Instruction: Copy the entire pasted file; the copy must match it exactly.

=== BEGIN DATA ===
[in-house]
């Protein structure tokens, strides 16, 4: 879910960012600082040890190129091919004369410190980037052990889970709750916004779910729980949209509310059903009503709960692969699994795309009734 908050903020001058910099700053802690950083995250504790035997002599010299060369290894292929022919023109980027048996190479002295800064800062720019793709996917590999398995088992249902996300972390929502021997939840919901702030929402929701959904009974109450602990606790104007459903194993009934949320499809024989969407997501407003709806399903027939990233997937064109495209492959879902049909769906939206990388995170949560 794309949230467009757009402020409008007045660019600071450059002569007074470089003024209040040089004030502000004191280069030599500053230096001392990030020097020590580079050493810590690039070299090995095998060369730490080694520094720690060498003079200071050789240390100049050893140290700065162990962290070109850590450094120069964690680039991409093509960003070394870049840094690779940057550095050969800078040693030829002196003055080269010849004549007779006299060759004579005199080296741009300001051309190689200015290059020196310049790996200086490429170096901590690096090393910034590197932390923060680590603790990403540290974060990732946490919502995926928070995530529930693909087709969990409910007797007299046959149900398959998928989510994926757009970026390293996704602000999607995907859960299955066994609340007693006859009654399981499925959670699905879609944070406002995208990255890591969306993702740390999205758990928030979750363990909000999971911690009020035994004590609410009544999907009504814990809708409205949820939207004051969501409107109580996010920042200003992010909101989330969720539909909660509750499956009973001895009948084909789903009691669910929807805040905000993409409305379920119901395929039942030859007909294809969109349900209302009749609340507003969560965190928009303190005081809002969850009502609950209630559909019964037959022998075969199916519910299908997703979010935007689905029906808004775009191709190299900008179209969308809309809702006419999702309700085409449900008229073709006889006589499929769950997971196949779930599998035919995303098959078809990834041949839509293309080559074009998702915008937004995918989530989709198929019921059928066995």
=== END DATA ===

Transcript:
[in-house]
């Protein structure tokens, strides 16, 4: 879910960012600082040890190129091919004369410190980037052990889970709750916004779910729980949209509310059903009503709960692969699994795309009734 908050903020001058910099700053802690950083995250504790035997002599010299060369290894292929022919023109980027048996190479002295800064800062720019793709996917590999398995088992249902996300972390929502021997939840919901702030929402929701959904009974109450602990606790104007459903194993009934949320499809024989969407997501407003709806399903027939990233997937064109495209492959879902049909769906939206990388995170949560 794309949230467009757009402020409008007045660019600071450059002569007074470089003024209040040089004030502000004191280069030599500053230096001392990030020097020590580079050493810590690039070299090995095998060369730490080694520094720690060498003079200071050789240390100049050893140290700065162990962290070109850590450094120069964690680039991409093509960003070394870049840094690779940057550095050969800078040693030829002196003055080269010849004549007779006299060759004579005199080296741009300001051309190689200015290059020196310049790996200086490429170096901590690096090393910034590197932390923060680590603790990403540290974060990732946490919502995926928070995530529930693909087709969990409910007797007299046959149900398959998928989510994926757009970026390293996704602000999607995907859960299955066994609340007693006859009654399981499925959670699905879609944070406002995208990255890591969306993702740390999205758990928030979750363990909000999971911690009020035994004590609410009544999907009504814990809708409205949820939207004051969501409107109580996010920042200003992010909101989330969720539909909660509750499956009973001895009948084909789903009691669910929807805040905000993409409305379920119901395929039942030859007909294809969109349900209302009749609340507003969560965190928009303190005081809002969850009502609950209630559909019964037959022998075969199916519910299908997703979010935007689905029906808004775009191709190299900008179209969308809309809702006419999702309700085409449900008229073709006889006589499929769950997971196949779930599998035919995303098959078809990834041949839509293309080559074009998702915008937004995918989530989709198929019921059928066995």